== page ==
The third year of last generation ( if you count the Xbox 360’s launch date in 2005.) was defined by innovation and invention of something new in gaming. It was the year that developers really came to understand the new hardware and technological leaps in the Xbox 360 and Playstation 3 and delivered games that would go down in gaming history despite not even knowing that their games would be heralded as a new decade came and a new generation would soon follow in 2013. Some of gaming’s most iconic franchises like BioShock or Assassin’s Creed made their debut in this year while Wii owners were treated to Super Mario Galaxy, one of the greatest Mario games and 3D platformers ever made.
The sheer amount of games that released in 2007 was astonishing, from Halo 3 to BioShock to the Orange Box, the industry was at its peak in 2007 and it delivered the receipts. 2007 was the biggest year in gaming history and the gaming industry hasn’t really been the same since then and it hasn’t reached the same heights as it did in 2007.
Call of Duty 4: Modern Warfare
Before Call of Duty 4, Call of Duty was the small kid on the block but with Call of Duty 4: Modern Warfare, the franchise went from the small kid to a household name overnight. It wasn’t undeserved either as Call of Duty 4 was an impressive and innovative game. 2007 was the year that World War II was still in fashion but Modern Warfare changed all of that, Call of Duty 4 moved away from its World War II roots and into the modern day, creating a masterful campaign that was inspired by the headlines of the Iraq and Afghanistan wars that were raging at the time. Sure, Call of Duty isn’t the same as it was in 2007 and the late 2000s but everything that Call of Duty now has was innovative at the time, it pushed the boundaries even more.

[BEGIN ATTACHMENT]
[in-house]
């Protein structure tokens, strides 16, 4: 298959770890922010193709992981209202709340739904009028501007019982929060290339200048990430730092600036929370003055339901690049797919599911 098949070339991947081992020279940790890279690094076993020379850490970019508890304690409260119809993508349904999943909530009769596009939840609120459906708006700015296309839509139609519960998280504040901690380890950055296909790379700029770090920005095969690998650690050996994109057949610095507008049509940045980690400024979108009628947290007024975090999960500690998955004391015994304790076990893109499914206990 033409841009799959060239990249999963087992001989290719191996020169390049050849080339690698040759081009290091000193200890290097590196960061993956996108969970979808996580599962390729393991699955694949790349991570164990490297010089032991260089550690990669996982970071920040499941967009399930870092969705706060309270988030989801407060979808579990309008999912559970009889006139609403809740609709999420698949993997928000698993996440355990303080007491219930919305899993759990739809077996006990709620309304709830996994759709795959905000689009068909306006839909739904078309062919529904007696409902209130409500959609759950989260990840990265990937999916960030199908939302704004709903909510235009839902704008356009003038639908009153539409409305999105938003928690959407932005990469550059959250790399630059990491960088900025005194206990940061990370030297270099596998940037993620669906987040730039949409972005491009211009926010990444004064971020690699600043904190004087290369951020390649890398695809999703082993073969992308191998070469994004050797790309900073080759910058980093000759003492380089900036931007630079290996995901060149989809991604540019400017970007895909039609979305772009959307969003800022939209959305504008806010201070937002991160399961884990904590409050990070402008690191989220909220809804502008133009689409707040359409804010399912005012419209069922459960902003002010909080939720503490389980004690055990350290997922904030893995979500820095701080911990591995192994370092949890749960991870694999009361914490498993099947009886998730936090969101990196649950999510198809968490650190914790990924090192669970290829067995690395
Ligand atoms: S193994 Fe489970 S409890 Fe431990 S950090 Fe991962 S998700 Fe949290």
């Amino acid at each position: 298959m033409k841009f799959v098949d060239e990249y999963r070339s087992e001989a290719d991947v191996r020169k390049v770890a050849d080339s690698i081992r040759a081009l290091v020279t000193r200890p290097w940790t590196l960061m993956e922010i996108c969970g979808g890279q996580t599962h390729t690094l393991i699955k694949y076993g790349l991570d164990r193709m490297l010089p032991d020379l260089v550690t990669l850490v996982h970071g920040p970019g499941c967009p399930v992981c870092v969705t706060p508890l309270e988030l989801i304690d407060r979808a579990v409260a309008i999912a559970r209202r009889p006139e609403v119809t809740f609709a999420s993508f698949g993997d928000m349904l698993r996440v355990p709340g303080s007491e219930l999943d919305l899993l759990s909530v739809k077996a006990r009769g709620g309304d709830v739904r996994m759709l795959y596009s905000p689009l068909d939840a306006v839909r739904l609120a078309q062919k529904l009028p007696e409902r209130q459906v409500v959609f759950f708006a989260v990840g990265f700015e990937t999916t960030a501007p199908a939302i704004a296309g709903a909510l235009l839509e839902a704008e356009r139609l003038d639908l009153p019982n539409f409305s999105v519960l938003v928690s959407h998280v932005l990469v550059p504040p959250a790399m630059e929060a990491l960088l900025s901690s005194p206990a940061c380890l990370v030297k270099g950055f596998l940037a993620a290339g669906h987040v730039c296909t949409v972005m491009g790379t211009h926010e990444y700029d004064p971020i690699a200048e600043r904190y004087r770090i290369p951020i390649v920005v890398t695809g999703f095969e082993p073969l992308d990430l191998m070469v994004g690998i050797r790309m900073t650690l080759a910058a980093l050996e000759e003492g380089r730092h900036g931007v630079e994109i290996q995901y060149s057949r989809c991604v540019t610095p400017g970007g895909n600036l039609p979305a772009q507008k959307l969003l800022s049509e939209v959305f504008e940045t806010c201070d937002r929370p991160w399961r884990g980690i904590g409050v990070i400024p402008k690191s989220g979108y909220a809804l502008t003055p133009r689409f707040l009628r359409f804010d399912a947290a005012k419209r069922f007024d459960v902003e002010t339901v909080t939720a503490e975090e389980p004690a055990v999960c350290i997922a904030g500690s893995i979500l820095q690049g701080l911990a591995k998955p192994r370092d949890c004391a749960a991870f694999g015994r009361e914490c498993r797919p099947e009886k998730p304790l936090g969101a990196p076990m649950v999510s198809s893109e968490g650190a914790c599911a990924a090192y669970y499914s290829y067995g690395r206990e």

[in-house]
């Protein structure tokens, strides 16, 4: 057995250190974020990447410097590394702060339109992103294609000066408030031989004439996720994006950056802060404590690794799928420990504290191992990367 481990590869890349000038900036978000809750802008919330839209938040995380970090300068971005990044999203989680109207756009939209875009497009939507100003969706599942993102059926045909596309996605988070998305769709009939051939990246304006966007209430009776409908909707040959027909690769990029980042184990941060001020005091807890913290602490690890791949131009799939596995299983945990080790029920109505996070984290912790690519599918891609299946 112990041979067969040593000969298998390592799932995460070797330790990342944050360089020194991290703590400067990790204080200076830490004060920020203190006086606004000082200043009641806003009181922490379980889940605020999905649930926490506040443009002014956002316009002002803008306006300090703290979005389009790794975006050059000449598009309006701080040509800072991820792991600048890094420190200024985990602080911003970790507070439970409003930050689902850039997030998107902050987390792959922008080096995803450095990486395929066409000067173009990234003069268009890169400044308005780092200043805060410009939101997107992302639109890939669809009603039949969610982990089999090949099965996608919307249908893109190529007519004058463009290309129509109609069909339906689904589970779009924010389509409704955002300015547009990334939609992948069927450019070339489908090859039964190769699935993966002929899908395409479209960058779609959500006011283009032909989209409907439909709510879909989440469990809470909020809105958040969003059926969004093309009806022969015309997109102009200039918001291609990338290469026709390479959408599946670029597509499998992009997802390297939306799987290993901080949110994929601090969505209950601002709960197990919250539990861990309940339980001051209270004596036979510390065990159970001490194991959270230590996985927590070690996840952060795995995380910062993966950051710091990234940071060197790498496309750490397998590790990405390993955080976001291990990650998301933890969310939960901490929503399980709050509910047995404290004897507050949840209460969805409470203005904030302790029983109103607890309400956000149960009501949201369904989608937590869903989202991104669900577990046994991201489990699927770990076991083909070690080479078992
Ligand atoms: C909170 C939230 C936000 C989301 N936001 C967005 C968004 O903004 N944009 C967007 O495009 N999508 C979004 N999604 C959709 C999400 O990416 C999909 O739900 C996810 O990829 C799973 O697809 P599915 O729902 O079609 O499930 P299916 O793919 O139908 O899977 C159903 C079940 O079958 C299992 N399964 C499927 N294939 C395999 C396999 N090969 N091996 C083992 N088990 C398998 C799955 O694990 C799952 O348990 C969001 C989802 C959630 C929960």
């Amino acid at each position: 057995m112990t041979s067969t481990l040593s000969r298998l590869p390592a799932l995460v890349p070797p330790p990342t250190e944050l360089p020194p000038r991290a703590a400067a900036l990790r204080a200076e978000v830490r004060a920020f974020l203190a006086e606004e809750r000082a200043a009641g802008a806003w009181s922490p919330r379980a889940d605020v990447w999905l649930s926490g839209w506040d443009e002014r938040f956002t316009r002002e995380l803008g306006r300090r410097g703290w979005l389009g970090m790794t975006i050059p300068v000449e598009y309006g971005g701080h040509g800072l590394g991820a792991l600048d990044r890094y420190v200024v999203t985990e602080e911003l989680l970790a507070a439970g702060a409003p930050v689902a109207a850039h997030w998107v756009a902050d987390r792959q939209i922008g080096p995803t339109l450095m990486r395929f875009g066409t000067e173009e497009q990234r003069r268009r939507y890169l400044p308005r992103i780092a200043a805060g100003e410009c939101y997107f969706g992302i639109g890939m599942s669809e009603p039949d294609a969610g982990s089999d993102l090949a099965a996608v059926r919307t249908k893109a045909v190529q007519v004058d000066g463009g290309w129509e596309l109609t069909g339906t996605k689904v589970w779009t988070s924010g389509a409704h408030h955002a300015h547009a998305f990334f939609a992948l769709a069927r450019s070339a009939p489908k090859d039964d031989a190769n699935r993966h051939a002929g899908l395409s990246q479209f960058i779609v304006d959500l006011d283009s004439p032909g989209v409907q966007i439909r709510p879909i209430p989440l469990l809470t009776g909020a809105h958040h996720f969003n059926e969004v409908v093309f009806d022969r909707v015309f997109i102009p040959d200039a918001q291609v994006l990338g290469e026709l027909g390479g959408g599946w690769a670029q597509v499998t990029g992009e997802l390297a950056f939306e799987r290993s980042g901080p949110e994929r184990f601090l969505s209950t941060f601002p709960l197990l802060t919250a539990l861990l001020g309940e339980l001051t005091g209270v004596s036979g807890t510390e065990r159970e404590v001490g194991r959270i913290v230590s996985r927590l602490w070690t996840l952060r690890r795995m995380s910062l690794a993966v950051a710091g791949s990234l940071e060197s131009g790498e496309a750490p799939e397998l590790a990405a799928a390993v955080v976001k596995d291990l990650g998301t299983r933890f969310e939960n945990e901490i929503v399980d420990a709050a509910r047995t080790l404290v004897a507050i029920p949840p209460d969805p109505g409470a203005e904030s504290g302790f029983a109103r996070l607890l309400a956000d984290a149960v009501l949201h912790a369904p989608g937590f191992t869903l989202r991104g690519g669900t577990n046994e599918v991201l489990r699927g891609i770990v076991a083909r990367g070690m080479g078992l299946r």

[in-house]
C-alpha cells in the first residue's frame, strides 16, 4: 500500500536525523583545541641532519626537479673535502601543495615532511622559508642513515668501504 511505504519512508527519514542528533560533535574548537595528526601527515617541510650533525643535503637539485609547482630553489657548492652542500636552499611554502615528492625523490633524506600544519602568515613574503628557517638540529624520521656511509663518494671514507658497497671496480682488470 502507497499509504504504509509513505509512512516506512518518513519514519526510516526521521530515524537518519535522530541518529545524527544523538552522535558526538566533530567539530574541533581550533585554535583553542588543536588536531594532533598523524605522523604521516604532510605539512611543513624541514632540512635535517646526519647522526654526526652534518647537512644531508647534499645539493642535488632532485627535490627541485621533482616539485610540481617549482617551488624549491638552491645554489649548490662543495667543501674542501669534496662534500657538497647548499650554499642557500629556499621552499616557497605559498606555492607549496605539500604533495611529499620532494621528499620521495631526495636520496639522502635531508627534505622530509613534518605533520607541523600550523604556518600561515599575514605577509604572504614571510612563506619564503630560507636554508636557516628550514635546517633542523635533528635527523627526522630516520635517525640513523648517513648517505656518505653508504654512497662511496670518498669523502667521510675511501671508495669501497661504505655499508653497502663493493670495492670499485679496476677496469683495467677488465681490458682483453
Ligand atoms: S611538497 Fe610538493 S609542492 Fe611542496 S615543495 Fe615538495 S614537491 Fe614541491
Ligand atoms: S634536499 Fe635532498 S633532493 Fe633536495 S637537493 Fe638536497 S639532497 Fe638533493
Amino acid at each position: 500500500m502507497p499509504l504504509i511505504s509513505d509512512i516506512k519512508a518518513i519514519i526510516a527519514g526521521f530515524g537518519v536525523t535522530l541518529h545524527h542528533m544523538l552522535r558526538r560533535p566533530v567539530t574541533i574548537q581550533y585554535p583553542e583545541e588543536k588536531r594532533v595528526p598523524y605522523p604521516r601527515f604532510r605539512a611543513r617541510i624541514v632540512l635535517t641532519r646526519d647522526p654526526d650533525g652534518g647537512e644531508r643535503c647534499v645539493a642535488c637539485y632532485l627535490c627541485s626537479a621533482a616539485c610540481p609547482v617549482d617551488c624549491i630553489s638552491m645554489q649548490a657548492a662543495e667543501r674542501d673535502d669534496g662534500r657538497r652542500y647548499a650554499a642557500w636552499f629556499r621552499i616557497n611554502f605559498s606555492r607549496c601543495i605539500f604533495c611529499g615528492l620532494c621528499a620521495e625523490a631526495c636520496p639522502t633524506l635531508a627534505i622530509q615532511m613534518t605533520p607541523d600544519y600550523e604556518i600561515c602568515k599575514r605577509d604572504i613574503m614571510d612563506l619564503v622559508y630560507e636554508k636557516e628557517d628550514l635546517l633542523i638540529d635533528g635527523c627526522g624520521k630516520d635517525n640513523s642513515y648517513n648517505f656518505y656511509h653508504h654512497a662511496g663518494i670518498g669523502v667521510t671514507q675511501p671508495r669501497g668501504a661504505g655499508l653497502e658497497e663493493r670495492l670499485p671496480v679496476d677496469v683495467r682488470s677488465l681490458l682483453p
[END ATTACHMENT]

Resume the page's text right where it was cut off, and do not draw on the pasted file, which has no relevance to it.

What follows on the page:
However, it wasn’t the campaign that stole the show it was
BioShock was a game changer. Thanks to Ken Levine and former Looking Glass developers that helped make System Shock, BioShock was an intelligent game that made you think. BioShock isn’t like any other game out there and even today it isn’t like any other game out there in the modern day, with its Ayn Rand-like objectivism and its philosophic teachings BioShock remains one of the most unique games that I have ever played. The opening sequence and the Fort Frolic level remain some of the most unforgettable moments in gaming history. The story that BioShock told and the introduction of Audio Diaries and how the game felt like a radio play remain a massive influence. BioShock was ahead of its time and its still a wake up call to the industry, 12 years after its release.
2007 was a heavy year for games and a lot of those games were releasing on consoles but it grabbed most if not all the majority of the attention span, but PC still had some exclusives up their sleeves. Based upon the books that was first written in the 1990s by Andrzej Sapkowski and developed by CDPR, the original Witcher was a groundbreaking RPG that shifted the gaming industry forever.
The Witcher was a very mature tale set it in a medieval world. The notions of good and evil were thrown out for a more realistic morality system in which everything is a grey line while the game mechanics also strayed from the normal controls of TPRPG / TP games and its mature themes were revolutionary which inspired numerous games in the years since its release 12 years ago.
The original Assassin’s Creed sparked the beginning of an iconic franchise that would become one of the biggest franchises in Ubisoft’s portfolio. The OG Assassin’s Creed didn’t launch without its issues but it was like nothing else you could play at that time and place, it’s visual take on Jerusalem was gorgeous but it was its stealthy combat, the historical narrative in a point and place that was never seen before in videogames, the shadowy narrative and much more kept players interested. It’s mechanics inspired games within the rest of Ubisoft’s catalogue like Splinter Cell and others, this is one of the games that would make 2007 a legendary year.